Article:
Sunday, February 24, 2008

stop and smell the eclipse

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Here's what the eclipse last week looked like from the middle of the country. I take a night class on Wednesdays and a friend asked me if I wanted to go to a nearby small college where they had telescopes set up in the middle of a field. I pretended to consider it, then turned him down. There was no way. Our class ended at 8pm. The best viewing was supposed to happen between 9 and 10. I had three whole classes to read for the next day, plus my law note draft was due the day after, plus the public interest group was having a bake sale the next day and had twice requested my banana bread. There was no way I was going to get everything done even if I dashed to the store and immediately home. Sorry.

I wasn't happy about this, but it was the way it would have to be. I love all things astronomical. I have a Night Sky widget on my desktop so I can see what the current constellations are facing any direction. When I was younger I was obsessed with the rings of Saturn and doodled them constantly.

We left class at 8pm and I walked out to my car. It was very cold. The kind of cold where you immediately feel how deeply cold the pavement is through the soles of your shoes. I looked up. The sky was glittery and clear. The eclipse was just taking the first little bite out of the moon.

My heart failed a little when I saw that. How could I not go watch it? I consoled myself with the thought that I could slip out my door while the bread was baking and check up on the progress of it as it slowly moved across the moon.

Driving to the grocery store I had a thought. What if we had the time wrong, and the best time to view it was not at 9, but now? What if the time had been Eastern time, not Central time? I called my friend and left a message relaying my theory. If he called me back, maybe I would meet him out there. If not, oh well.

Half-way through the supermarket he called me. He said the time was correctly adjusted for Central viewing, but why didn't I just swing by his house and pick him up?

Reader, I did. We drove in the dark out to the little college, on twisty back roads that filled me with panic. What if we couldn't find it, and missed the eclipse, and I STILL didn't get home till 10pm?

We found the signs for the college, drove along even more twisty dark roads, stopped and asked several students where the astronomy building was, parked, and trotted through the darkness towards a small huddle of people gathered around variously-shaped telescopes.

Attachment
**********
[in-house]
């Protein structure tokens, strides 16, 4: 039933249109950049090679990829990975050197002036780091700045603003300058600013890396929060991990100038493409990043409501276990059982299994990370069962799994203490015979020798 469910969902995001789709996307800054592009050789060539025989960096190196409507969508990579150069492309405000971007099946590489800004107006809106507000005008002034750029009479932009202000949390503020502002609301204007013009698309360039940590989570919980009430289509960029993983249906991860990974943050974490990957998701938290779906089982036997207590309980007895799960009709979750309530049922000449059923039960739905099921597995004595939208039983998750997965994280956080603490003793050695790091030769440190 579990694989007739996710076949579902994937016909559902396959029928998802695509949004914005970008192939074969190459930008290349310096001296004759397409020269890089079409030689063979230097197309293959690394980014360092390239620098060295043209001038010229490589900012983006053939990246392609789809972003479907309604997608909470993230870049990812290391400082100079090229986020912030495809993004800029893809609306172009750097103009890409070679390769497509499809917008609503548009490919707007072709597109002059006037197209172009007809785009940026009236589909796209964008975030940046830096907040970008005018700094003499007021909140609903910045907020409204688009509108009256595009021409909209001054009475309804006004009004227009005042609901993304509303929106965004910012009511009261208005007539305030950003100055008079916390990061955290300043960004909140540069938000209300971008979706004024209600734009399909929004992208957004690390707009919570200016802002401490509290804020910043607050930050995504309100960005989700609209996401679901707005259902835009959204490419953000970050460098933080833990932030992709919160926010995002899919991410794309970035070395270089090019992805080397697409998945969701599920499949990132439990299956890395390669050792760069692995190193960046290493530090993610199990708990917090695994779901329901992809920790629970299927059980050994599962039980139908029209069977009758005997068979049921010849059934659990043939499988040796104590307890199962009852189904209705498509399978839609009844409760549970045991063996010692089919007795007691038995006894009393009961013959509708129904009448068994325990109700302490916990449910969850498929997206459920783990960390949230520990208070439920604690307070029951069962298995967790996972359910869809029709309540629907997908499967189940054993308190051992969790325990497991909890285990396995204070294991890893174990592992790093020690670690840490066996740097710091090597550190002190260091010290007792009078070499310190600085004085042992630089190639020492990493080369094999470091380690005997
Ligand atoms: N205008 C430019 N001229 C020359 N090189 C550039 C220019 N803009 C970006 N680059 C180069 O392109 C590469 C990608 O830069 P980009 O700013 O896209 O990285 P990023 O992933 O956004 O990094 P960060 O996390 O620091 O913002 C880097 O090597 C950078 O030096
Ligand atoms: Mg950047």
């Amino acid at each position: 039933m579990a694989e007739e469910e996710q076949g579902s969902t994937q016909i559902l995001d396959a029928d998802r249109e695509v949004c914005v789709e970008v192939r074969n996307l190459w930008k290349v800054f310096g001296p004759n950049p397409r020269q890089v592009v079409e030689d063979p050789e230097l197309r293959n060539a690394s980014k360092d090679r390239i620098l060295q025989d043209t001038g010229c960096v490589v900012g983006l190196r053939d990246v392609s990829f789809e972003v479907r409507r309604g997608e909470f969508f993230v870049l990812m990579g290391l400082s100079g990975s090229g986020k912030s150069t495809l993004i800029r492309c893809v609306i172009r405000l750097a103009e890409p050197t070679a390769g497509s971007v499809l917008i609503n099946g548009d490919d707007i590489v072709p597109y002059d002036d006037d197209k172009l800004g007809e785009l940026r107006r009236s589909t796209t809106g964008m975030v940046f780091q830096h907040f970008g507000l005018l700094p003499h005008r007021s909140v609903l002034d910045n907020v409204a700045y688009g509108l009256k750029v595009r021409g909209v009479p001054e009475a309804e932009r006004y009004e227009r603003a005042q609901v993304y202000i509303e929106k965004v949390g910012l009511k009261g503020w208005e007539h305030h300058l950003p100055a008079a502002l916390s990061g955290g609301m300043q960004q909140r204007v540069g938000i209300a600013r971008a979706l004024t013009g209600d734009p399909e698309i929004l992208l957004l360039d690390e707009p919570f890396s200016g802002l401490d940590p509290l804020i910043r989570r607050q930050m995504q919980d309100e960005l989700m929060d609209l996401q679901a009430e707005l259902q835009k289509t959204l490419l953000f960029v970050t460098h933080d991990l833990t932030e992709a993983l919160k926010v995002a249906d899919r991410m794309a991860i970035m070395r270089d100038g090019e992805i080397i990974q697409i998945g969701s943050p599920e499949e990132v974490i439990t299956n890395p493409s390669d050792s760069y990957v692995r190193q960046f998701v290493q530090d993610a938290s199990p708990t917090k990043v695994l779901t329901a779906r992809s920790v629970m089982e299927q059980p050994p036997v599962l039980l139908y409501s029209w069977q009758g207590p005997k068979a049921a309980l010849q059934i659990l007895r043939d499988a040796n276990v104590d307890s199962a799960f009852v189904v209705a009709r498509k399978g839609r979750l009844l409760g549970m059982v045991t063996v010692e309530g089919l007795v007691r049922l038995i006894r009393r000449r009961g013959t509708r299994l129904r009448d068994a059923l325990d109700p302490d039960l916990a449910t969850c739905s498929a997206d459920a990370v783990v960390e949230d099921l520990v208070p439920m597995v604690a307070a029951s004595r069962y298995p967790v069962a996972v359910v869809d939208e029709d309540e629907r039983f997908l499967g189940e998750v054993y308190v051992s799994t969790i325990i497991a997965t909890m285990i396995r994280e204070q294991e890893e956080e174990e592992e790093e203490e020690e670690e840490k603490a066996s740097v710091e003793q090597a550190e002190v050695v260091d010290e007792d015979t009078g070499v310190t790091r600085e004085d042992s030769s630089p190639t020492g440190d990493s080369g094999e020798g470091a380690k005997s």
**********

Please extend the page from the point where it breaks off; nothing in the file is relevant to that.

The scene had the air of an ancient ritual. There weren't very many people. A few older couples, some children, some hippie-looking students, an astronomy geek in a jester's hat. Four or five squat cylinders situated in a semicircle. People moving quietly from one eyepiece to the next, murmuring softly. Clouds of breath in the frosty air.

Overhead the moon turned dark red as a shadow crept across its pockmarked face.

I tried to take a picture with my phone, but the moon just looked like a faraway light. Then I held it up to an eyepiece on the off chance I could somehow take advantage of the magnification. I watched the dark screen of my phone as I turned, turned, and then suddenly, a flicker. I snapped it. And there it was--my first good picture of an astronomical event. I didn't care if I sat there all night. I felt giddy. I text messaged GF first, then the rest of my friends so far away from that field at that moment. "Look outside!" I told them. Then I sent my picture.

In another telescope you could see Saturn. Not the giant planet of NASA photos, but the tiniest glimmering jewel in the middle of the scope. White-hot and silvery, with the tiniest, most perfect rings.

My friends started texting me back. "Cool Picture!" "Awesome!" "We're watching it right now!"

I stood under the moon, smiling a huge smile. Overhead, the belly of the moon grew dark, but my soul was light. I felt all the people I loved, no matter how far away they were, calmly circling around me, like lazy swimmers.

1 comment:

m(mmm) said...

I was a class away from an astronomy minor, so I'm right with you with the fascination.